An honest review of NHL Gamecenter Live

Every year the NHL gives SBN's site managers a Gamecenter Live account in exchange for a review, and this year is no different, so let's get into it.

I use Gamecenter Live two ways, either in a web browser, or on my Apple TV. Both have advantages and disadvantages, which I'll go over. We'll start with the browser version.

Using Gamecenter Live in a browser

In a browser is where you get the full function of Gamecenter Live (GCL from now on). You can fast forward, pause, and rewind, you can watch two games at once in a picture in picture style, or you can even switch to mosaic view to watch four games at once.

You're also able to customize the quality of stream that you're using, which can help if you have a slow internet connection, or if you have a download limit that you need to watch for. If you do have a small download limit (under 100GB per month), and GCL is your main tool to watch hockey, beware of watching in the best available quality, because it's the biggest data muncher I've come across, worse than Netflix's HD programs.

If you're watching a game that's already taken place, highlights of the game are marked with icons across the progress bar, and you can skip ahead to see them at your leisure.

The main problem with GCL on a browser though, is that the quality of video and audio never really gets that great, no matter what your internet connection is. There's always a bit of artifacting and jumping when the camera moves quickly, and the audio always sounds a little bit tinny to my ear.

GCL has another problem on the browser too, and that's continually logging out for no reason. Every time I reload the site I need to log back in, which is a small annoyance, but an annoyance nonetheless. To add to that, other users have reported getting logged out randomly during games, which can be extremely annoying.

The negatives on the browser is why I mostly use GCL on my Apple TV.

Using GCL on an Apple TV

If you're not familiar with it, an Apple TV is a small device that connects to your TV via an HDMI cord and connects to your wifi in order to stream video and audio. GCL is preloaded on Apple TVs, all you have to do is enter your login information once, and it's saved.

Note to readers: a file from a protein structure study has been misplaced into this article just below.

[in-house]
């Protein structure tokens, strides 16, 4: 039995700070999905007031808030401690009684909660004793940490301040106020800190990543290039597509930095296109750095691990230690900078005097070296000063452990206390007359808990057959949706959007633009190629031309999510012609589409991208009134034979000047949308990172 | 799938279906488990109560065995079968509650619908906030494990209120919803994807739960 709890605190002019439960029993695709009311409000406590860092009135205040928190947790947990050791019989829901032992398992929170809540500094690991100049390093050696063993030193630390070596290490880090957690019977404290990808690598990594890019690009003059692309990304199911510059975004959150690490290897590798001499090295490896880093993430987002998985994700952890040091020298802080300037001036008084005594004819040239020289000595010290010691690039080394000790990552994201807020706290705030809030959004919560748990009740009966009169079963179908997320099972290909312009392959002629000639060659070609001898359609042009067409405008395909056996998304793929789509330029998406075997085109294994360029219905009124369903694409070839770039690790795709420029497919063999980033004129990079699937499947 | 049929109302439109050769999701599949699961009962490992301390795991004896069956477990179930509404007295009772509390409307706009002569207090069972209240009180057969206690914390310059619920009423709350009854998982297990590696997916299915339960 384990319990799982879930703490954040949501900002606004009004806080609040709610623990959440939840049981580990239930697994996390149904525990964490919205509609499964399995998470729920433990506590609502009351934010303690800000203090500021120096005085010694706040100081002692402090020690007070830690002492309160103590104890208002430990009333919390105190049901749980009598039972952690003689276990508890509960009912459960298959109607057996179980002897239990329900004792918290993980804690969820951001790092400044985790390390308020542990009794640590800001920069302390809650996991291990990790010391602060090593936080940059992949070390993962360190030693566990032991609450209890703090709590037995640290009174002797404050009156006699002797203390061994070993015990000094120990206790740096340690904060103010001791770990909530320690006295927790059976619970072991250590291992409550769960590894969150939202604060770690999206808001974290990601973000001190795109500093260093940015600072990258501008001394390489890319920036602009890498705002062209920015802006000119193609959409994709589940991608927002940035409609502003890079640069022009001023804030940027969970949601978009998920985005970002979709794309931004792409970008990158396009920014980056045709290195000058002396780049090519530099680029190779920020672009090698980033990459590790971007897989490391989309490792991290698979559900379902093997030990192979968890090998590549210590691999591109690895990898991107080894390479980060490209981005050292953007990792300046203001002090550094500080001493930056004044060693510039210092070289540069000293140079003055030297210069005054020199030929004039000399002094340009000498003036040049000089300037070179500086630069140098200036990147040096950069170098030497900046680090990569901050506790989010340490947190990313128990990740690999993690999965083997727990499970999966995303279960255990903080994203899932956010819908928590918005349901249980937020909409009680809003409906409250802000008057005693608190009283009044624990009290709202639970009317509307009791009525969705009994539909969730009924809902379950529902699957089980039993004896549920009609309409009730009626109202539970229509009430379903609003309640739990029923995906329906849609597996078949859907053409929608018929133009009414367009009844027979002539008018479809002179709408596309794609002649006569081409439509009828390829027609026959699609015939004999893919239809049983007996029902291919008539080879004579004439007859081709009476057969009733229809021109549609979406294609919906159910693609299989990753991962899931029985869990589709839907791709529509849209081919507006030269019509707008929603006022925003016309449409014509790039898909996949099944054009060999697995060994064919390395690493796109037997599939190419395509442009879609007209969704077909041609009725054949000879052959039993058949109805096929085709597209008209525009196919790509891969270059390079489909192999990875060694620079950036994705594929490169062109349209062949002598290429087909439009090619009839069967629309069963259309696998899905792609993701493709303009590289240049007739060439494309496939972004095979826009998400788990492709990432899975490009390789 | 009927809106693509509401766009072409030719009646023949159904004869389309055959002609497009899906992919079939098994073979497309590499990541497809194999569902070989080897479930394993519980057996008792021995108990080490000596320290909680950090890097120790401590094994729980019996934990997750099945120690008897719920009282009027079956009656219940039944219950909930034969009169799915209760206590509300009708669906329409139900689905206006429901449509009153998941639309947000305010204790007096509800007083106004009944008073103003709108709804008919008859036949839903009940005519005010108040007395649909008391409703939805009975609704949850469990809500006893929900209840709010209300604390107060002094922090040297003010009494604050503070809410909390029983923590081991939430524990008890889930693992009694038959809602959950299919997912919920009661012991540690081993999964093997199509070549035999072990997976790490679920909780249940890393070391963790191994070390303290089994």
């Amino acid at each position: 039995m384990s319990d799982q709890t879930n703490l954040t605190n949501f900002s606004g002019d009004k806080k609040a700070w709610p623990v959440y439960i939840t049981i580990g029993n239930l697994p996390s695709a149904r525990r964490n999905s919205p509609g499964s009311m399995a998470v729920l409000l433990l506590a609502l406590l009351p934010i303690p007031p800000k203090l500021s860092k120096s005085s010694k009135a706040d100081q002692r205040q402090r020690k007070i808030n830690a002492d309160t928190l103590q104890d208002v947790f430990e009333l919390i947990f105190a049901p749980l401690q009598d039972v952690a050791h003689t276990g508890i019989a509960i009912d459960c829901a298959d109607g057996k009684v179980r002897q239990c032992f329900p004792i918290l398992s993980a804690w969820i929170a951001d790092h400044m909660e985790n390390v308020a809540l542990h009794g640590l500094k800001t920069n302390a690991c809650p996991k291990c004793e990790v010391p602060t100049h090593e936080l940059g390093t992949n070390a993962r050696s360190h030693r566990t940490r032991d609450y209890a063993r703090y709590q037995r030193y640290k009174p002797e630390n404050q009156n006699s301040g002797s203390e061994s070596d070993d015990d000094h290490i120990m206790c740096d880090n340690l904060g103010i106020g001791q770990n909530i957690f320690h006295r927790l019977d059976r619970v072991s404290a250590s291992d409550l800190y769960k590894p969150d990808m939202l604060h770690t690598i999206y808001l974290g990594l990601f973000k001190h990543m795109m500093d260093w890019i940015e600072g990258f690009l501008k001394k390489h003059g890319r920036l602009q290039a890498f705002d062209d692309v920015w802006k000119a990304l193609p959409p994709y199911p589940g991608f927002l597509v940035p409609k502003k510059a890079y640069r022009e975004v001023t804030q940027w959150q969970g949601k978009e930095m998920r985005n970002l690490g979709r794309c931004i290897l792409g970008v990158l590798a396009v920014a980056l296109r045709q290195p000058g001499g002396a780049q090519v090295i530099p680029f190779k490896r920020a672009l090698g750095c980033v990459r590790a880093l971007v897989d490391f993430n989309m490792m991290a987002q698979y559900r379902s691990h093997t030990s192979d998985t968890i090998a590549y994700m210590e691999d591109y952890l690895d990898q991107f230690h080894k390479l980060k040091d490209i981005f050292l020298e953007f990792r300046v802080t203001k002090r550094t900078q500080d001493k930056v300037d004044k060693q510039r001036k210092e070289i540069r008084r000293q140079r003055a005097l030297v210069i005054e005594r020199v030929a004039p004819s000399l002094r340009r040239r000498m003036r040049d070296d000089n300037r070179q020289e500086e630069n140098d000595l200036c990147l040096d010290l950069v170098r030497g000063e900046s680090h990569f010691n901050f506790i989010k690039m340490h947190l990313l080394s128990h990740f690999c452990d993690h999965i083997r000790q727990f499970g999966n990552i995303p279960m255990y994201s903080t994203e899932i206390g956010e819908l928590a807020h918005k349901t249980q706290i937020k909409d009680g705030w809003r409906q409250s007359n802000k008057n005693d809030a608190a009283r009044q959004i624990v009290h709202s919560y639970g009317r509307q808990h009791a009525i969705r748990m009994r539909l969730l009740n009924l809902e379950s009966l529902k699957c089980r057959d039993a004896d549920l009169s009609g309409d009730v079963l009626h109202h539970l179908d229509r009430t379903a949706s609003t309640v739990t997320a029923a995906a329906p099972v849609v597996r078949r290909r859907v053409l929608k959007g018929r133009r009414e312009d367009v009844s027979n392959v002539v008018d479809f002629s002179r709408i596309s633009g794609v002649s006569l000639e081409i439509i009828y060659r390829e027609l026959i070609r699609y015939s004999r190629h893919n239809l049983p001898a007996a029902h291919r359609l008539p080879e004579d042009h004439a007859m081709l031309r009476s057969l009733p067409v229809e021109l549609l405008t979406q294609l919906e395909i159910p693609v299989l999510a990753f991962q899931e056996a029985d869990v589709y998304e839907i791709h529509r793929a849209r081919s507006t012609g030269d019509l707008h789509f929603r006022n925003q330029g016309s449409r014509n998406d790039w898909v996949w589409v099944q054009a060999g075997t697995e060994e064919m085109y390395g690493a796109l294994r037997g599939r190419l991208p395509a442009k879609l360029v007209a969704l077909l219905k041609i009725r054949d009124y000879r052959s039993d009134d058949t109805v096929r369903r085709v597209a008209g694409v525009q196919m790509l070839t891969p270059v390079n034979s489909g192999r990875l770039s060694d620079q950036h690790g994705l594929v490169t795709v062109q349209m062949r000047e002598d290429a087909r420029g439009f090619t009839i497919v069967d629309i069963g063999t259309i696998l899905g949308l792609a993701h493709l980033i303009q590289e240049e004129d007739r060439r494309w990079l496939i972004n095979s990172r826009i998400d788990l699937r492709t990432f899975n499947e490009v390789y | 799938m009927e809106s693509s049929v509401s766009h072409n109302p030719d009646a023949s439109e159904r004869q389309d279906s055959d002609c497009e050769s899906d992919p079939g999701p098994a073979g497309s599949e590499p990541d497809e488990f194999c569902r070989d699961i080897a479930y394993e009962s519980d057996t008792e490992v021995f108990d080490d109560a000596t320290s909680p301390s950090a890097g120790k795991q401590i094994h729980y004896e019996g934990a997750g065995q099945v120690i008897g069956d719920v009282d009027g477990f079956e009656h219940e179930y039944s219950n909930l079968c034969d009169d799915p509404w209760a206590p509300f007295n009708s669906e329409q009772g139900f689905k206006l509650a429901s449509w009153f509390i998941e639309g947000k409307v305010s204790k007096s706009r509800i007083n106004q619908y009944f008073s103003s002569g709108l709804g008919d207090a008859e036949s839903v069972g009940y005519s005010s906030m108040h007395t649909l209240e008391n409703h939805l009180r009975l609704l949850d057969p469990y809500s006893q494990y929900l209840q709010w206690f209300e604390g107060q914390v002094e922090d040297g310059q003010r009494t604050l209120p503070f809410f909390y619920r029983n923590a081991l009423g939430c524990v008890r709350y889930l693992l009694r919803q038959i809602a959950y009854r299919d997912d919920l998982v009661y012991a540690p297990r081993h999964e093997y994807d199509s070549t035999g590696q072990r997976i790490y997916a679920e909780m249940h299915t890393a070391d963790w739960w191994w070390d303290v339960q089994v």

Last year the software was extremely bare bones on the Apple TV, but this year you also have access to the NHL Vault, which has classic games from all televised eras of hockey history. You could waste weeks watching classic hockey if you want to.

The main advantage of the Apple TV though, is the streaming quality. I'm not entirely sure why, but the streaming quality of both video and audio is way, way better on the Apple TV than it is on the browser. Last year there was still a lot of jumping when the camera moved quickly, but this year that's been smoothed out well and I hardly ever notice it.

You never get true 1080p or 1080i resolution, but it's close enough that it's not obvious that you're watching a stream, depending on your internet connection of course. I have a 20mb/s download speed and I never have a problem with buffering, though I'm sure some people do.

You do lose some functionality on Apple TV though, as you can't do picture in picture or mosaic view, and the controls for skipping through the game aren't as good. It's also more annoying to skip through dates to find past games you want, but overall I find it extremely useful.

If you have fast internet and don't have a huge download limit though, be careful of streaming this way, because you can't control stream quality, and you will burn through data like crazy. I have a 185GB download limit, and never come close to it in the offseason, but towards the end of every month during hockey season I have to watch how much I use GCL.

The main problem with GCL

There is a problem with GCL that transcends all platforms, and that's hometown blackouts. If you want something to replace your cable TV, that you use just for hockey anyway, GCL doesn't work for you if you live in your favourite team's broadcast region.

It's understandable why this happens, these companies pay major royalties to the NHL for the right to broadcast these games, but it's a brutal problem to deal with if you don't want to pay for cable.

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